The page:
Carper Votes For McCain-Lieberman Climate Change Legislation
Vote Proves There Is Growing Support in Senate To Combat Global Warming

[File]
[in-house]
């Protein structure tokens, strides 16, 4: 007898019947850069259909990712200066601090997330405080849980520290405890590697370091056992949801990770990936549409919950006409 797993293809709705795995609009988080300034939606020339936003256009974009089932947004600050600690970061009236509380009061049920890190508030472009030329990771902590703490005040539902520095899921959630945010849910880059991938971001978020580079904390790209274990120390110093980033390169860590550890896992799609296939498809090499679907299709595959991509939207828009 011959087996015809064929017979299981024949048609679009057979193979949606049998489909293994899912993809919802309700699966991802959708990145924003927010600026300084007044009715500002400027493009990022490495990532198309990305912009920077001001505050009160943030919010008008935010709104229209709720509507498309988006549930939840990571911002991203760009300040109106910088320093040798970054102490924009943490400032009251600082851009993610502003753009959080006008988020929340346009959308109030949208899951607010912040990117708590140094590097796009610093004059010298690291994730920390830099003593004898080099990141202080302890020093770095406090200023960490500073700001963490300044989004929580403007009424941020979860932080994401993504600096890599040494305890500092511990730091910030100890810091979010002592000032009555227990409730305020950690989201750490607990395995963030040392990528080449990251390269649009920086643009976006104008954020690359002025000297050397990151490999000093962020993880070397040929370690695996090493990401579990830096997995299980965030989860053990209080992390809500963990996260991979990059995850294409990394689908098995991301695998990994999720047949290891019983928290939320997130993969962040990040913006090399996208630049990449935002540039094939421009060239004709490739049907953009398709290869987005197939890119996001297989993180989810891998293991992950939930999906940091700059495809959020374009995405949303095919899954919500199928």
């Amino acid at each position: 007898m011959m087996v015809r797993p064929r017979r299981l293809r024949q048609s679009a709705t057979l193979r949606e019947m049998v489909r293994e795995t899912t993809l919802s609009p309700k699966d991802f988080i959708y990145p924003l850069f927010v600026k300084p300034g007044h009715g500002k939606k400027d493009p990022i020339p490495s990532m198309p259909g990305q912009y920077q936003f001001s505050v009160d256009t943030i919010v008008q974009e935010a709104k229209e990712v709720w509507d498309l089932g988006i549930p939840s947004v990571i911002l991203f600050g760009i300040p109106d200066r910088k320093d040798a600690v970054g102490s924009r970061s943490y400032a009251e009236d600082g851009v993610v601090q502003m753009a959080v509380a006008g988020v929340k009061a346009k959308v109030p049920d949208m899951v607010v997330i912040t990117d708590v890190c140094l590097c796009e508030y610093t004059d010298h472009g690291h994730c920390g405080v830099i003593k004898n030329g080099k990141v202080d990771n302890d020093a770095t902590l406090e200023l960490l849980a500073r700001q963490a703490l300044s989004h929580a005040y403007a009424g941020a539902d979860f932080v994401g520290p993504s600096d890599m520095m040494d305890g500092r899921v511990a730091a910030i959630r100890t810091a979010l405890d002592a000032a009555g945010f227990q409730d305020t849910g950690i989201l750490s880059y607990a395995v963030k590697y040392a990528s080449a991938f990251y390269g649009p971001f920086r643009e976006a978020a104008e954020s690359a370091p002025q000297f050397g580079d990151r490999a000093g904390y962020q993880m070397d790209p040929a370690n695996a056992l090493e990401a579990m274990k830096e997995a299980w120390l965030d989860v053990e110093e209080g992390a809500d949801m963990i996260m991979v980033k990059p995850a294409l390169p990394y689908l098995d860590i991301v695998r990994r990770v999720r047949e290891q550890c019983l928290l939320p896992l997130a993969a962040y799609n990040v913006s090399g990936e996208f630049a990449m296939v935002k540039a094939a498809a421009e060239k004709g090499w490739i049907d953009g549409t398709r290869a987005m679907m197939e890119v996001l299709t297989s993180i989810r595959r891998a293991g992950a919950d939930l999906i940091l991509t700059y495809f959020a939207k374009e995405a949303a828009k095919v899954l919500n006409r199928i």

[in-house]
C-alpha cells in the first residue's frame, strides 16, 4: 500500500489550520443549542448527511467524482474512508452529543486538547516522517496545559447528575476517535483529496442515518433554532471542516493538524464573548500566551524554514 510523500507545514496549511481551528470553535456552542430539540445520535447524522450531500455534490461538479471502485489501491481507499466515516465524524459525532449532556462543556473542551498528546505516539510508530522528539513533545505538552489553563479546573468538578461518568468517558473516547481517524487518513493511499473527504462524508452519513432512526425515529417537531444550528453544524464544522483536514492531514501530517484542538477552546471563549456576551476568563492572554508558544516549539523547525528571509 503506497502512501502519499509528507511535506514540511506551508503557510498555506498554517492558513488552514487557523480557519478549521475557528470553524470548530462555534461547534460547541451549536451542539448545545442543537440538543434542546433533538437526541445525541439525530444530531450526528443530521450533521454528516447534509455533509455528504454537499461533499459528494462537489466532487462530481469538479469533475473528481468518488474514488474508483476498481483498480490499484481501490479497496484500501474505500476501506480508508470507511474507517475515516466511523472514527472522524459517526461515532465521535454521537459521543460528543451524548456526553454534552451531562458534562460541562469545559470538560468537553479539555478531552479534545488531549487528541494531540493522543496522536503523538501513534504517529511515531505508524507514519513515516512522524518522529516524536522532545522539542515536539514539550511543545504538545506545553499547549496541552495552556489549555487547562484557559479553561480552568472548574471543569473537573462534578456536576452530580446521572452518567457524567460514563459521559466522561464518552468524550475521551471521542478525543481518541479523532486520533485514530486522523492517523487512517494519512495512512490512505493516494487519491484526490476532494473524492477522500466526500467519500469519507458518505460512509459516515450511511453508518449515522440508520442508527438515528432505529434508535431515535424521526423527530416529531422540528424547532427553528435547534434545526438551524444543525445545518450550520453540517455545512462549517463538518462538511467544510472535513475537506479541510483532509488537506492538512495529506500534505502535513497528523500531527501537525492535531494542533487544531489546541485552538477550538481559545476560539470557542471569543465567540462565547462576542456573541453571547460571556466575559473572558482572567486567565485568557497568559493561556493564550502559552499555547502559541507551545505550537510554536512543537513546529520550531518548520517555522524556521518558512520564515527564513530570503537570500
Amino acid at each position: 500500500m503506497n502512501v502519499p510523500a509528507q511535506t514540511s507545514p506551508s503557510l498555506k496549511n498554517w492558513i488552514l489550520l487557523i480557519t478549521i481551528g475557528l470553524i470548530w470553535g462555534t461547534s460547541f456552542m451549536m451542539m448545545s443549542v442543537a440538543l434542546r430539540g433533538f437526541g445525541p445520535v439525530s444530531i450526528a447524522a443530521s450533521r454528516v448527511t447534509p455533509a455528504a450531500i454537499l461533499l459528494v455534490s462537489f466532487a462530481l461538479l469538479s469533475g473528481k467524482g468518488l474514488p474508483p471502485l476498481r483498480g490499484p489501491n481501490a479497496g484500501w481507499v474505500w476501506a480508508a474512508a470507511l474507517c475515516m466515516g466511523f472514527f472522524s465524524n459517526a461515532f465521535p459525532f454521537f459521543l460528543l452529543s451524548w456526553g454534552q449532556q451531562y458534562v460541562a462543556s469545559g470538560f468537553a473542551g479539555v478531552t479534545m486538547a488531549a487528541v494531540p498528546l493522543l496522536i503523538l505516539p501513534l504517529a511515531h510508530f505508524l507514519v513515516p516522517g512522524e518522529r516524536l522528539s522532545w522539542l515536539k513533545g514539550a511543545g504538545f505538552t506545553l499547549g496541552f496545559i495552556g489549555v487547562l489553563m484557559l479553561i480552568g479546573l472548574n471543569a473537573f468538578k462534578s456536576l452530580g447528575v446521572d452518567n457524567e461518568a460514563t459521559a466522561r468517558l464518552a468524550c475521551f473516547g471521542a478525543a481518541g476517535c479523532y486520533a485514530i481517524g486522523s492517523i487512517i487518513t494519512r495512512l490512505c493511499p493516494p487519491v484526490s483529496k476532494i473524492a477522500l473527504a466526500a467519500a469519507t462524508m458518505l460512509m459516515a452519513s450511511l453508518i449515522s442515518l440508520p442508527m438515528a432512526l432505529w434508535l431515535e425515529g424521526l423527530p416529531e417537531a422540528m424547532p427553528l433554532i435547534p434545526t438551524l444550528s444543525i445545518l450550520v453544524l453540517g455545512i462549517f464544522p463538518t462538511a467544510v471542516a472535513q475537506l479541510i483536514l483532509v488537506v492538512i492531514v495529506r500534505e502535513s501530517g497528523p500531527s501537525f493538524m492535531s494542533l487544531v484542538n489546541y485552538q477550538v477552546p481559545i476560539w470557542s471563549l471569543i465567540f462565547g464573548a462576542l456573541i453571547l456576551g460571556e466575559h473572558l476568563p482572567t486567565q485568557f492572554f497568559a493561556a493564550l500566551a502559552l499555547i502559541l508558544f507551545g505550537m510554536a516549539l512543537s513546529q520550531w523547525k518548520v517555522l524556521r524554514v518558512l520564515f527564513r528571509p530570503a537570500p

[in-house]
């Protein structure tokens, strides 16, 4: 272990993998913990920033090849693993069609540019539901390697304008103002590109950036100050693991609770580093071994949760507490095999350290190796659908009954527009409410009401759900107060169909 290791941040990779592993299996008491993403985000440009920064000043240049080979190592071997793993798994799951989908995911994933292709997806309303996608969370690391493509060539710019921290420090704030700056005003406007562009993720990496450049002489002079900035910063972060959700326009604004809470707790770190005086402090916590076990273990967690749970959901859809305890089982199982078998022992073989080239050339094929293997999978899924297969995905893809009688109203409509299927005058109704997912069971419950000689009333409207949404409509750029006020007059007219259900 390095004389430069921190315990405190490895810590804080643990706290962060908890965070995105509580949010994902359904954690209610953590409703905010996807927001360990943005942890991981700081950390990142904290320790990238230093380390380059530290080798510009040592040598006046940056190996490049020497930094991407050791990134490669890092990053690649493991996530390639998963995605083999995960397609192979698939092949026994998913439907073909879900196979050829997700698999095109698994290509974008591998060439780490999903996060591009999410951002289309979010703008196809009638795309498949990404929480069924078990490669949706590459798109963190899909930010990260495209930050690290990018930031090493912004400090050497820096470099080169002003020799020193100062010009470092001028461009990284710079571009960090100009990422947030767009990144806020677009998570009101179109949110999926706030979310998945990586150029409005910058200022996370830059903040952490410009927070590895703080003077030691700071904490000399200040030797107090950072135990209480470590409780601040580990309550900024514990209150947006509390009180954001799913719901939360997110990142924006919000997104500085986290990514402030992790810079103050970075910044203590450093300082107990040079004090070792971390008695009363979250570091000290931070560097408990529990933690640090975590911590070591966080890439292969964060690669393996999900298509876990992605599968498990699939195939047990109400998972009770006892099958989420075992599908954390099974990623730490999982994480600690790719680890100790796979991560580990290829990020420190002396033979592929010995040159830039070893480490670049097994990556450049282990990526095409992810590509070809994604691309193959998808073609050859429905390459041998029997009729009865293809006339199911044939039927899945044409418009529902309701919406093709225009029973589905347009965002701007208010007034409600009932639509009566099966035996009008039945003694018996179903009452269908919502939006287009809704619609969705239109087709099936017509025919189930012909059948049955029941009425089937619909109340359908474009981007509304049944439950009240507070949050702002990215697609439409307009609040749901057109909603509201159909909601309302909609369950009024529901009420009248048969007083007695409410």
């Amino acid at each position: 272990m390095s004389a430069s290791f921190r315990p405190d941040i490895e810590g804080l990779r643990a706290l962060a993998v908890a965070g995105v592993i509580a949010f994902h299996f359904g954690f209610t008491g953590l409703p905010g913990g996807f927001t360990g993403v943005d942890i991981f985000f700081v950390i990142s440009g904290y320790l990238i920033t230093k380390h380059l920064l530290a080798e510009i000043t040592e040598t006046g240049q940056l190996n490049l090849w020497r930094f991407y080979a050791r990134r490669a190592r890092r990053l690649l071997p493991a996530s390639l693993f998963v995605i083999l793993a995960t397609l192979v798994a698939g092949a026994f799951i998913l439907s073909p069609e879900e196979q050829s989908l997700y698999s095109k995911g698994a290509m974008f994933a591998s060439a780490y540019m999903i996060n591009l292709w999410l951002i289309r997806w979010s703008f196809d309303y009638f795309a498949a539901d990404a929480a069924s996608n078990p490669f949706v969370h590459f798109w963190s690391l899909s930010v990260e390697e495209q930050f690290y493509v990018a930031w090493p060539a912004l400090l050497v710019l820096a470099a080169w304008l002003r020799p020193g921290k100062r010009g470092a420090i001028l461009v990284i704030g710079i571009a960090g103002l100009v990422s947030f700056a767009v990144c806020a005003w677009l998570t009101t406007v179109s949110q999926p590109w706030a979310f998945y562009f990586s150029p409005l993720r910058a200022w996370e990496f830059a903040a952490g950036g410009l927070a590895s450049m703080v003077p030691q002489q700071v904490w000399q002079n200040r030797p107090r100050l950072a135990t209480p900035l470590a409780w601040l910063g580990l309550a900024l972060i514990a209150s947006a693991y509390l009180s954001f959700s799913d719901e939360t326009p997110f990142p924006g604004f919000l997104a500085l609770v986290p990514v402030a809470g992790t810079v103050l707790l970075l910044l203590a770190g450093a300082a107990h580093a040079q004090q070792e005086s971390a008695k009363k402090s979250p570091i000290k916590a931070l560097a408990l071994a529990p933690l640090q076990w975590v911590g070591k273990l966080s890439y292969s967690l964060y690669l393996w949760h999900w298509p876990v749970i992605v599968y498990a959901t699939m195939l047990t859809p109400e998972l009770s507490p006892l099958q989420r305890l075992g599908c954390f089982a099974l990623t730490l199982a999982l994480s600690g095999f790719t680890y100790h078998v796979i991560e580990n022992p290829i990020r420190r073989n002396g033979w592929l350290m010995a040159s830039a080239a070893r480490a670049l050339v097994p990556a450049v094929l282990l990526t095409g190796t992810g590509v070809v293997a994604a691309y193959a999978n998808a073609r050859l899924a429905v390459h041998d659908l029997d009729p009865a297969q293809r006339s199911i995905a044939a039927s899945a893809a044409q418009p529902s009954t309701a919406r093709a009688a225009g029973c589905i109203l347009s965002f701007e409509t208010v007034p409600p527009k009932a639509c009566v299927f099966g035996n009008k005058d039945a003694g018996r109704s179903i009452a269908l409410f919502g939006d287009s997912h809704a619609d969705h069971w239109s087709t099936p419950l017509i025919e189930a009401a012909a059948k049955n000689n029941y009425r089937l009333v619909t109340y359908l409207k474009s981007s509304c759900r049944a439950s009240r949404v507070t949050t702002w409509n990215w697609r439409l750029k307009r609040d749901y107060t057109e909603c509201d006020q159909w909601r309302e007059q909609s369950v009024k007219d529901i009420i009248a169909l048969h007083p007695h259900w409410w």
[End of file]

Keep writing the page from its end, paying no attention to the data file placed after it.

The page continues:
WASHINGTON – Calling it a “sensible first step” toward addressing the problem of global warming, Senator Carper today voted for legislation, offered by Sens. John McCain, R-Ariz., and Joe Lieberman, D-Conn., that would curb emissions of so-called greenhouse gases, such as carbon dioxide. Although the legislation failed 43-55, Carper said the vote signifies that there is support in the Senate to address the real problem of global warming. “This is the first time the Senate has taken a vote on such a comprehensive climate change bill. That we got more than 40 votes in the Senate, despite strong opposition from the Bush administration and some business groups, shows there is growing support for combating global warming,” said Senator Carper. “We still have some work to do to persuade our colleagues as to the right approach, but I’m hopeful that over time, we will develop a strategy to combat one of the most important environmental challenges of our time.” The McCain-Lieberman bill would seek to return, over the next decade, greenhouse gas emissions to the levels of the year 2000. Carper, who is the senior Democrat on a Senate committee that oversees clean air and global warming issues, has introduced legislation to reduce carbon dioxide emissions to levels similar to those proposed in the McCain-Lieberman bill. Carper’s bill, known as the Clean Air Planning Act, would regulate four major air pollutants — mercury, nitrogen oxide, sulfur dioxide and carbon dioxide. However, whereas the McCain-Lieberman bill’s controls on carbon dioxide are economy-wide, CAPA would impose carbon dioxide reductions only on the electricity sector, making it less burdensome to the overall economy. The legislation also sets up a market-based trading system, which would allow utilities to buy and sell emissions credits from each other and from other sectors of the economy in an effort to give utilities more flexibility to comply with new pollution controls. CAPA has won the support of a bipartisan group of senators, including Sens. Judd Gregg, R-N.H., Lincoln Chafee, R-R.I., and Lamar Alexander, R-Tenn. President Bush has pushed for a competing bill, known as “Clear Skies,” which would not address carbon dioxide and would impose weaker restrictions on the other three air pollutants. Studies by the Environmental Protection Agency have said CAPA would produce nearly $60 billion more in public health benefits and prevent nearly 6,000 more premature deaths than the White House plan in 2020 – but it would only cost 2 percent more to implement. A recent study by the Energy Department’s Energy Information Administration also said that under CAPA, coal usage would continue to increase and electricity prices would decline over the next 25 years. Carper said that just because the Senate voted down the McCain-Lieberman proposal doesn’t mean that there isn’t support in the Senate to pass a multi-pollutant clean air bill that seeks to improve human health and do something more limited about global warming. “We can take care of a host of environmental and health problems by passing a comprehensive clean air bill, like CAPA,” said Carper. Carper also said the vote today on McCain-Lieberman shows that there is enough support in the Senate for carbon dioxide controls and to sustain a filibuster against the “Clear Skies” proposal, and he urged Environment and Public Works Committee Chairman James Inhofe, R-Okla., to move clean air legislation through his panel and the Senate as soon as possible. “The only way we’re going to enact solid clean air legislation this session of Congress is to follow the committee process and let the Senate work its will,” said Carper. “Bottling up clean air legislation because you’re afraid of the end result won’t help the millions of people who suffer from a host of health problems caused by pollution, nor the global challenges we’re facing as a result of climate change.” On the Senate floor, Carper also praised Delaware-based DuPont, which has sought to reduce its own emissions of greenhouse gases similar to what is proposed in the McCain-Lieberman legislation. DuPont kept its energy use flat between 1990 and 2000 while simultaneously increasing production by 35 percent. “If a company such as DuPont can find a way to meet the requirements of the McCain-Lieberman bill, I believe any company can,” Carper said.